If you’ve ever wanted to add landing pages as a paid service add-on, you need to read this post. We’re going to talk about how to sell and deliver landing pages as a service to your customers.
If you already build websites, then you could be offering landing pages as a brilliant add-on to current customers. You could also start to offer landing page packages as a lower-cost, initial product offer to new customers.
We all know that businesses want more traffic, more leads and more sales. Frankly, many businesses just want more revenue. Increased average transactions, increase consumption, increase leads. Landing pages can help with all of these.
In this post, we’re going to cover:
- How to sell the concept and delivery of a landing page
- The three-step process we use to build landing page projects
- How much to charge for a landing page package
Ready to get started? First, let’s identify the types of landing pages we can work with.
What types of landing pages do we have?
Unbounce says, “In the purest sense, a landing page is any web page that a visitor can arrive at or ‘land’ on.”
Sales pages, squeeze pages and signup pages are the basics. However there are a few that are always neglected, and while not strictly a landing page, upsell pages, thank you pages and checkout pages fall into the same category as landing pages.
We’ve got a free landing page cheat sheet that goes over every type of page, the suitable goals and how to sell them.
Squeeze pages work great if you want to grow your email list. But the thank you page immediately after is critical to the process. If you want to sell landing pages as an offering to your customers, you’re really selling a process or series of pages designed to achieve a goal.
What results do landing pages get us?
Sales and leads. That’s about it. The scale of the result depends on what’s been offered on the page, the warmth of the visitor and the goal of the customer.
A lead could be captured on a squeeze page from a five-step qualification form with address, income, name and personal details. However, some squeeze pages will just capture an email address and that’s it.
For example, let’s say a customer of yours (we’ll call them LoFi Headphones) is looking to sell a specific product, such as noise cancelling headphones. A long form for lead capture purposes might not be the right fit. Instead, we might have a sales page designed to convert visitors into sales. Visitors could be targeted from current email lists, retargeted traffic or brand-new, cold traffic.
But if we take it a step further (assuming the visitor converted into a sale), the next “landing” page could be the checkout page. On that page, we could add an order bump or offer next day shipping.
Landing pages are designed to increase the conversions from visitors and leads and customers. Increase the average spend, increase lifetime value, increase sales on automation, capture leads, increase lead data and qualification — all benefits to a great landing page.
How to sell and deliver landing pages
Pages with one clear and defined purpose always work better than pages that try to do too much. The key to high converting pages is knowing what the page is designed to do and who will visit the page.
Choose the right page.
Always build a follow-up.
Work backward from the sale.
Get a budget.
Determine costs, overheads and profit.
If you need a cheat sheet to see which landing pages offer what, remember to check out our free cheat sheet. Then, keep reading for more information.
1. Identify goals
Spend time working with your customers and leads to identify the goals they have. At WP Elevation, we use a technique called go wide, go deep.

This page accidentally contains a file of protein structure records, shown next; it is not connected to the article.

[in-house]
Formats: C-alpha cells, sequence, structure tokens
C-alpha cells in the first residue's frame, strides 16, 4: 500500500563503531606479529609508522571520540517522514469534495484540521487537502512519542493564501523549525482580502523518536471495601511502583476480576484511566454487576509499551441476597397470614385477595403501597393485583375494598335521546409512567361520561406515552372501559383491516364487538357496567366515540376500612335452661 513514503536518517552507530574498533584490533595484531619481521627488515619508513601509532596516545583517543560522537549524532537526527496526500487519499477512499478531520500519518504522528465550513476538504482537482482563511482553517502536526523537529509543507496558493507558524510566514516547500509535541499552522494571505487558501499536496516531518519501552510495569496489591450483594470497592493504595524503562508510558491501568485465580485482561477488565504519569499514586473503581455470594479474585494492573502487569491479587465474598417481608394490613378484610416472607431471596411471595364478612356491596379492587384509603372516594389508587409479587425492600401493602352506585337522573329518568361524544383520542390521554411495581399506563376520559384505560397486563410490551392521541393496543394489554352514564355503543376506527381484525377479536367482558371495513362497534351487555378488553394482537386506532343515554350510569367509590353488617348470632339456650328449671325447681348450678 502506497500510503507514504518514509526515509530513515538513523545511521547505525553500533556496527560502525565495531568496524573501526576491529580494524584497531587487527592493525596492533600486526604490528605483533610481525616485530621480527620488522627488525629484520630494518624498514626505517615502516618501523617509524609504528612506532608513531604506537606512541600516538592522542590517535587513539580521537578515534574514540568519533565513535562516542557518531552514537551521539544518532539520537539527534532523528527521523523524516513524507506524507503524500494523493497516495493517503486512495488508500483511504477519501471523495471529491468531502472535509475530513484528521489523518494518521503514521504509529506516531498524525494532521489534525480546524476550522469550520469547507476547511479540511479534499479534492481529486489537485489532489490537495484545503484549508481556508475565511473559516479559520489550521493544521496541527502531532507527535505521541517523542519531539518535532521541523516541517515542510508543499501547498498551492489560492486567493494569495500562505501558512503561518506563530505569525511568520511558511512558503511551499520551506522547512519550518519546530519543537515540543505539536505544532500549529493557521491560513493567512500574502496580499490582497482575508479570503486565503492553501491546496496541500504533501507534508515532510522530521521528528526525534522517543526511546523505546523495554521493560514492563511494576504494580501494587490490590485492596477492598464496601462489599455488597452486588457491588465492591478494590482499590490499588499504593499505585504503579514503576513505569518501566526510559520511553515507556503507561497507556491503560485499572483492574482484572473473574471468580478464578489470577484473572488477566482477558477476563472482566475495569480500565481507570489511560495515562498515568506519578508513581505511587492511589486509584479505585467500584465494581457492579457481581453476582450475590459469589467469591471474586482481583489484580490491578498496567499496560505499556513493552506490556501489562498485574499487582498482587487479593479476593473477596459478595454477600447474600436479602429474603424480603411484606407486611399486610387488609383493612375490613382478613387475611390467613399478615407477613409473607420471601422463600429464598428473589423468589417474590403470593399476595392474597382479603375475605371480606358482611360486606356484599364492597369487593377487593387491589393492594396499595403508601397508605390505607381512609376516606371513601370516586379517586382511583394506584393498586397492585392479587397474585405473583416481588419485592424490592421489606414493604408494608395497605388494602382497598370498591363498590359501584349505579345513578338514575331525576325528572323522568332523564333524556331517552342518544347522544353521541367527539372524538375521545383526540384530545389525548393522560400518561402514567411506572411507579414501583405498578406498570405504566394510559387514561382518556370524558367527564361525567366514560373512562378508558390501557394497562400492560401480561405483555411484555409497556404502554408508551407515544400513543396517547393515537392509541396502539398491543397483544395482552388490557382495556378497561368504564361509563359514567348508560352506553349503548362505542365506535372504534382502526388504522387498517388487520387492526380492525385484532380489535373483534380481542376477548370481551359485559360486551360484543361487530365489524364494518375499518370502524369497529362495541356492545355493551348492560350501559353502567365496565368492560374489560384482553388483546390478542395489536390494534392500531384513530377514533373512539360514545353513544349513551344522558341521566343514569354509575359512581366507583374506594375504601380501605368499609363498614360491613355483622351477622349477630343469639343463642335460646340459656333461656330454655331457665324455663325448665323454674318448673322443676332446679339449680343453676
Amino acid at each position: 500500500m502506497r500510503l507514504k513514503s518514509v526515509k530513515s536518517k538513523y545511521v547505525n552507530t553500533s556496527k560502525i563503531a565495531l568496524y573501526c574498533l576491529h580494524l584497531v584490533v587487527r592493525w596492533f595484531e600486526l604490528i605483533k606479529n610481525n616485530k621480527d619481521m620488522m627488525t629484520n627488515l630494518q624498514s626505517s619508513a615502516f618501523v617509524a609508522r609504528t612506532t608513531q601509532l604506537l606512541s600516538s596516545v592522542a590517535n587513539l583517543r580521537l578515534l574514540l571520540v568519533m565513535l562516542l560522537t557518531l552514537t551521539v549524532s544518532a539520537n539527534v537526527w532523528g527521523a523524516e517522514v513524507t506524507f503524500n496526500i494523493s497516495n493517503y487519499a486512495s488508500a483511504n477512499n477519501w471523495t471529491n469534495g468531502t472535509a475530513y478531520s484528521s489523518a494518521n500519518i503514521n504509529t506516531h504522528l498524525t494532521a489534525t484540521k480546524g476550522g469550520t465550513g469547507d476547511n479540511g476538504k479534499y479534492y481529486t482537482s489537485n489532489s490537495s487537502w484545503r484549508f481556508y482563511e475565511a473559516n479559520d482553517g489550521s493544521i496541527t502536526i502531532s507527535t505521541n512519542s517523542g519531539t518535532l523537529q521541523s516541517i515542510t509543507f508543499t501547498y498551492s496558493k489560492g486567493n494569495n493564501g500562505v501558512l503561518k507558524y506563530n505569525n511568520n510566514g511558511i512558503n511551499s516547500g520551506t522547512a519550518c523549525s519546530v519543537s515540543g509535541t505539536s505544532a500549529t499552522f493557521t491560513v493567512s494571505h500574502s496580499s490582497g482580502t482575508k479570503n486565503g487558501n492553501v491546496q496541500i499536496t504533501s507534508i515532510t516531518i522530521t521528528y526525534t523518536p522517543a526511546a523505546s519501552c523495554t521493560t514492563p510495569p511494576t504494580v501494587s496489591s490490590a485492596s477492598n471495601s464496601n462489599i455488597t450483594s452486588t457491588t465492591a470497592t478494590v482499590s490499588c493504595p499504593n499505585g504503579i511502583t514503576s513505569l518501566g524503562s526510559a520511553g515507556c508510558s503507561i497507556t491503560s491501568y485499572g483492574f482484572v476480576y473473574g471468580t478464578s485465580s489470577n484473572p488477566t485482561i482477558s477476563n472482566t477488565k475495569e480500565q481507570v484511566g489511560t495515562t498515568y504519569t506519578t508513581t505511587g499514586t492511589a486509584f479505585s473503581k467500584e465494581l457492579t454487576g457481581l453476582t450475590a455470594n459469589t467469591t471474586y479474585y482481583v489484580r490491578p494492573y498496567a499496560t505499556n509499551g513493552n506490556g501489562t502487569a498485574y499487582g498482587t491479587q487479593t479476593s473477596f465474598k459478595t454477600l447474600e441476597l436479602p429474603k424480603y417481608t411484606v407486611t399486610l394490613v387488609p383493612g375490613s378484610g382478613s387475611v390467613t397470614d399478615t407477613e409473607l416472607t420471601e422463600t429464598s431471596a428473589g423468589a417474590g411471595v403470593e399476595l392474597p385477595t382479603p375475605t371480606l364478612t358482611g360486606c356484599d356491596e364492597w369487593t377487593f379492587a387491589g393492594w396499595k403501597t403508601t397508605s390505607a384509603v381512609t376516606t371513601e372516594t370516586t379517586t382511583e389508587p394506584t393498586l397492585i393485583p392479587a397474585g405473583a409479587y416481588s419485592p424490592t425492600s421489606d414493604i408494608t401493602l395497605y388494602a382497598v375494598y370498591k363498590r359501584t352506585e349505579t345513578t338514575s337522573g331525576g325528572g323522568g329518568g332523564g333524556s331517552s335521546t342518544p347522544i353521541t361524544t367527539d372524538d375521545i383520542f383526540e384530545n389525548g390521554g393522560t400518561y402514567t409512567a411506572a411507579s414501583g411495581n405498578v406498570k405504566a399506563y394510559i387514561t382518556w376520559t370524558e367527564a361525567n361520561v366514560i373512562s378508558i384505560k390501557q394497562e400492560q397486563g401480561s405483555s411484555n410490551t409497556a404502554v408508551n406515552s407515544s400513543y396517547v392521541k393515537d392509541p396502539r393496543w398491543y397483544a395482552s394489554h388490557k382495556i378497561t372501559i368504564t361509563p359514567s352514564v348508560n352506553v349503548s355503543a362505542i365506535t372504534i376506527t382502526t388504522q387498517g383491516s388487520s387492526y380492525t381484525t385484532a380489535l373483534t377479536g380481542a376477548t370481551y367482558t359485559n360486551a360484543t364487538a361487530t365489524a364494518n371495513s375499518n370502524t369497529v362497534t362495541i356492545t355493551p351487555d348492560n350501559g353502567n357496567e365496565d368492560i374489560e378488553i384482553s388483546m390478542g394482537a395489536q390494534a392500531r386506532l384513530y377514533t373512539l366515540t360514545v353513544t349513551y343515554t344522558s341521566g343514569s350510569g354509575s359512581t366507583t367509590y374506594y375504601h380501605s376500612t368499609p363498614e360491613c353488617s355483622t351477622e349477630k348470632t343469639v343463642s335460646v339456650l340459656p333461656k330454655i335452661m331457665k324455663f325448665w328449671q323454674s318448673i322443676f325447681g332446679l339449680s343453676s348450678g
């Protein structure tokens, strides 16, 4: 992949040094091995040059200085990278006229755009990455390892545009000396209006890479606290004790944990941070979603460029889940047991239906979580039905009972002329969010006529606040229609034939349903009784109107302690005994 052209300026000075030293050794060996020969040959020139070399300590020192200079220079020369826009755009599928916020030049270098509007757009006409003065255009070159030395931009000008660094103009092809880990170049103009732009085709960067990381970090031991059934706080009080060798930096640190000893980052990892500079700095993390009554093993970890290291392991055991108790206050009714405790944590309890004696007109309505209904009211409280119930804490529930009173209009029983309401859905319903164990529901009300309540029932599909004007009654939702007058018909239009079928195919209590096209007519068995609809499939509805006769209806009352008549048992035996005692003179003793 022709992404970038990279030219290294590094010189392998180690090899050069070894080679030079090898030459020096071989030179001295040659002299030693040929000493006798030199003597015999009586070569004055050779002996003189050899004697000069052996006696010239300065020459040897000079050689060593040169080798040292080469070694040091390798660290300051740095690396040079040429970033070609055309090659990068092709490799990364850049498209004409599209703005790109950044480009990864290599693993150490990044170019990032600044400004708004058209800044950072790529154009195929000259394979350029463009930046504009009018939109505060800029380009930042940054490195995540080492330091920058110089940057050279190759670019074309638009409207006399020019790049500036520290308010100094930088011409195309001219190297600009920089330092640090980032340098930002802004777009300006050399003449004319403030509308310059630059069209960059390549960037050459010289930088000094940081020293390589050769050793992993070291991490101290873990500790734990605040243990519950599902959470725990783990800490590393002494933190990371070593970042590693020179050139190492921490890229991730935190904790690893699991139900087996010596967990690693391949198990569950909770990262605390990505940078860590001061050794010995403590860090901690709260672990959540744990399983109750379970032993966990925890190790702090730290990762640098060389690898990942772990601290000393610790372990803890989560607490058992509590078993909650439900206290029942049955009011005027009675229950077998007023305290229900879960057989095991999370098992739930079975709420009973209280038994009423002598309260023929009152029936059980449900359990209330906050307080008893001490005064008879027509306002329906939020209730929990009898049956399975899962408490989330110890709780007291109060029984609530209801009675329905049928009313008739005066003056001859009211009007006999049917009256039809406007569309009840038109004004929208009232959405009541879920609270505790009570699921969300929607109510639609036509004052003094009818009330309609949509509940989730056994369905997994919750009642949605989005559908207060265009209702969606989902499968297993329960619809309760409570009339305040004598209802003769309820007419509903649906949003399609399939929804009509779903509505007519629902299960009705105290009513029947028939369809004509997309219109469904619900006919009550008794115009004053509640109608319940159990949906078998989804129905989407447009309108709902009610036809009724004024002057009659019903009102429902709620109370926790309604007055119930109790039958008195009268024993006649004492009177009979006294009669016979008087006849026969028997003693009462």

We dig deep at all their goals. How many customers do they want? What revenue do they want? Sales? Profit? New products? Staff hires? Growth and scale? We want to know as much as we can about all their goals. Keep going wide, keep asking what their goals are and keep asking, “What else?”
Get them to list out everything they want help with. Then, ask them to prioritize. Ask them what their most important goal is.
It might be the first thing they said, it might be the last. That doesn’t really matter. Most businesses want more sales, more customers and more revenue. But is it that they need more sales per customers or more customers? Or are they launching a new product to their current customers? Are they finding they need more new customers for their core products?
The more you dig, the better the insight you’ll have into what you can provide them. Most customers won’t have any idea about how you can help. Those that do will assume they just need more traffic to their sales pages (wrong).
Now in order to choose the right page for the job (next), we’re going to ask where your customers currently are. If they want more sales, what do their sales look like now? If they want more revenue, what revenue do they get now? If they want to increase the average transaction per customer, what is that number now?
Let’s stick with our headphone company. If LoFi Headphones has 1,000 current customers, all of whom have bought headphones, it’s unlikely they could sell another set of headphones to their existing base.
So if LoFi Headphone’s goal is to increase the number of sales per customer, we can’t keep offering the same product. So we’d look for new products and services and offer those customers.
On the other hand, if LoFi Headphone’s wants more customers and sales for first-time purchases, should we just drive a load of PPC traffic to a sales page? Maybe. But personally, I’d rather look at their current lead list and email list and put a page in front of them. Visitors already know the brand and are more likely to buy.
Find out the goals of the customer and dig deep. Understand why they have those goals. Focus on the results they want and what their goals are. The more time you spend understanding their goals and what they want to achieve, the easier it’ll be to sell landing page packages to them. Then, listen to where they are now and what your pages are expected to get.
2. Choose the right page
The right tool for the job. Sounds obvious, but I’m staggered how many website businesses build a stunning, well-designed squeeze page to increase sales.
Squeeze pages can grow email lists, but what they’re really doing is demonstrating that people are interested in what you have to offer. Email lists by themselves aren’t worth much unless you know that those email addresses are interested in a specific offer or topic.